Noah’s face has a lot of work to do

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Noah’s face has a lot of work to do.

It stretches in outrage and subsides in sleep. It must move to find milk constantly and must house the breath taken second after second after second and onward for always.

He contorts and folds, stretches and bleats and allows his eyes to open and examine the nearest shapes and colours in astonishment and anger. Where is the milk?

The young parents are busy exchanging the intense talk of young people. They all stare down and talk about his eyes and his toes and the lost sock. Noah’s eyes are nearly black and they are very liquid. He closes them in exhaustion and retreats to deep sleep and dreaming of tiny babies which is then often mapped out on his face. Noah’s face has a lot of work to do.

Noah Linden Hood: The last days of waiting.

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05/03/17

Today we are going to the river in Strathalbyn for your baby shower. I have bought you a swaddling cloth and a brush from Argus House and also two books so we can begin the reading as soon as possible. It is warm and cloudy and I am at the shop waiting for the last customers to leave so I can bring your gift down to the river. The Aunties are making cheese platters. Your baby cousin, Max, will be reclining at ease, either full of milk or asking for more as these are his two most passionate interests. We are all wondering when you might be born.

28/03/17

Today your young father dropped in to our house in Kanmantoo and took his boots off inside and left there a pile of sand on the carpet. One day you will do that in their house and I will laugh and laugh.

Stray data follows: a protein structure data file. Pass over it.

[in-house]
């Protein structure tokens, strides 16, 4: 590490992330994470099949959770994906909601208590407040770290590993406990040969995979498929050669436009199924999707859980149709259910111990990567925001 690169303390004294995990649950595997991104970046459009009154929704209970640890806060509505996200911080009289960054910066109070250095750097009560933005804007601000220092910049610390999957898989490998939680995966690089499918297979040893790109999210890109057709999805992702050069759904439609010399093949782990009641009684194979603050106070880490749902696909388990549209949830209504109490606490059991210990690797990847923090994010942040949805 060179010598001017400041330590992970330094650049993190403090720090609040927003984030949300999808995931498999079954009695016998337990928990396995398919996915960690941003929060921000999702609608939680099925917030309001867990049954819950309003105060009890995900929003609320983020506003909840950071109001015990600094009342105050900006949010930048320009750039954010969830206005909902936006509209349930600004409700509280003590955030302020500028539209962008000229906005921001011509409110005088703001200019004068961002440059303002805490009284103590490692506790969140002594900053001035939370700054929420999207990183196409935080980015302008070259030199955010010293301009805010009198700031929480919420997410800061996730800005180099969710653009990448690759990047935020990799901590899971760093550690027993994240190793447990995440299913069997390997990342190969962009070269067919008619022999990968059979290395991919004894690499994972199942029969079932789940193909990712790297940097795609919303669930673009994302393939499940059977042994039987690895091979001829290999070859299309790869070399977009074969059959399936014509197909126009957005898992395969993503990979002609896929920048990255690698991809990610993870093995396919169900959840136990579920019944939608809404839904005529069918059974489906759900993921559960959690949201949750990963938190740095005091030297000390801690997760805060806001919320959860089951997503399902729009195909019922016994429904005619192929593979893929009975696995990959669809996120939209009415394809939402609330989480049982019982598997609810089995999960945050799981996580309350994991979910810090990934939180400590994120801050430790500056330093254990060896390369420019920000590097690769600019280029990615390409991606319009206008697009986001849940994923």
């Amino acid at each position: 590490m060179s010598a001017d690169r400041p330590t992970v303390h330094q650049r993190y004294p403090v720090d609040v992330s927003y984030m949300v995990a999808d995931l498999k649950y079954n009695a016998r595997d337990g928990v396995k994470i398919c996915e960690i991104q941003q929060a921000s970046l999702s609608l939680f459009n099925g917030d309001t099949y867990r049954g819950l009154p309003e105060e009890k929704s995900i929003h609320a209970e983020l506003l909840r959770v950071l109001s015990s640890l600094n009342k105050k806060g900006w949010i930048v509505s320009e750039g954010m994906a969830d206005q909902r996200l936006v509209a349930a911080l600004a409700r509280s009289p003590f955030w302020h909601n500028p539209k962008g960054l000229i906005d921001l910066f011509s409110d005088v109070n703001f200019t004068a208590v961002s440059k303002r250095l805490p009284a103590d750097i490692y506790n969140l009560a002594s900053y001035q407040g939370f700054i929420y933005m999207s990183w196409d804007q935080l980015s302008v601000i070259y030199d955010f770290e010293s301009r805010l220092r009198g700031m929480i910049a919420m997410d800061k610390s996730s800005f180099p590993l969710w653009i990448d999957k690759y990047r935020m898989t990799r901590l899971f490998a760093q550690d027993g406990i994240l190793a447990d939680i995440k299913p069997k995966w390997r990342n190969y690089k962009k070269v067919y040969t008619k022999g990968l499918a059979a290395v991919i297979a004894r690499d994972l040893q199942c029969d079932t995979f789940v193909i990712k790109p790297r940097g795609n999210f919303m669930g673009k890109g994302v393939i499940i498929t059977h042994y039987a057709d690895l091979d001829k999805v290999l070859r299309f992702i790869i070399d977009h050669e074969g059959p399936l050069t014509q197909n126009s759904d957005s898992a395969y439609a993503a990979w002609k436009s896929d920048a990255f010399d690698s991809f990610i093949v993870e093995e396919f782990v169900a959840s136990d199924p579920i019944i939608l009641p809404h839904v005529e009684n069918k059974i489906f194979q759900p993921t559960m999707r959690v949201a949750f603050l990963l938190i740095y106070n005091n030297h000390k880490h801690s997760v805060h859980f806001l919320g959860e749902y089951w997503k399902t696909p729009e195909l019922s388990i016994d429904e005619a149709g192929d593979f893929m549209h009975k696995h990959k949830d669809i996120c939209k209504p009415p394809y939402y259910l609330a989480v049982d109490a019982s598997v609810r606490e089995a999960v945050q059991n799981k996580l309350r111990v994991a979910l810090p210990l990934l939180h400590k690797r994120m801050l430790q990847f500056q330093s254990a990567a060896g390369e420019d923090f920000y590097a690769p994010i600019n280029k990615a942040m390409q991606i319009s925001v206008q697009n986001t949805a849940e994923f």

06/04/17

Soon you will be born. Yesterday I came out of the door of my bookshop and there was your mother standing on the kerb and assessing the traffic. There was too much traffic for her to cross safely with you as cargo. So she went further down the street.

15/04/17

And now you are born, last night when we were all unaware and caught off guard and everyone shrieking the news to each other. Another grandson. Another!

On the way to the hospital this morning the youngest Aunt drove much too fast. I said: don’t drive so fast but she was leaning forward urging us all toward the hospital. We did not want you to grow up and leave before we got there. She tells me that giving birth is hard work.

And it is autumn, warmer than warm, leaves swirling and still we are driving. Then we are there and gazing down. You are wrapped up, a dot swaddled, your father exhausted and your mother triumphant.

So now: two grandsons:

Max: awake since 2.30 am and crowing and singing through the rest of the night, emerging into the morning, gleeful and waving from his mother’s drooping shoulder. He can still fit easily on his grandfather’s one arm.

Noah: crumpled and tiny and yawning strongly. You would fit into your grandfather’s one hand.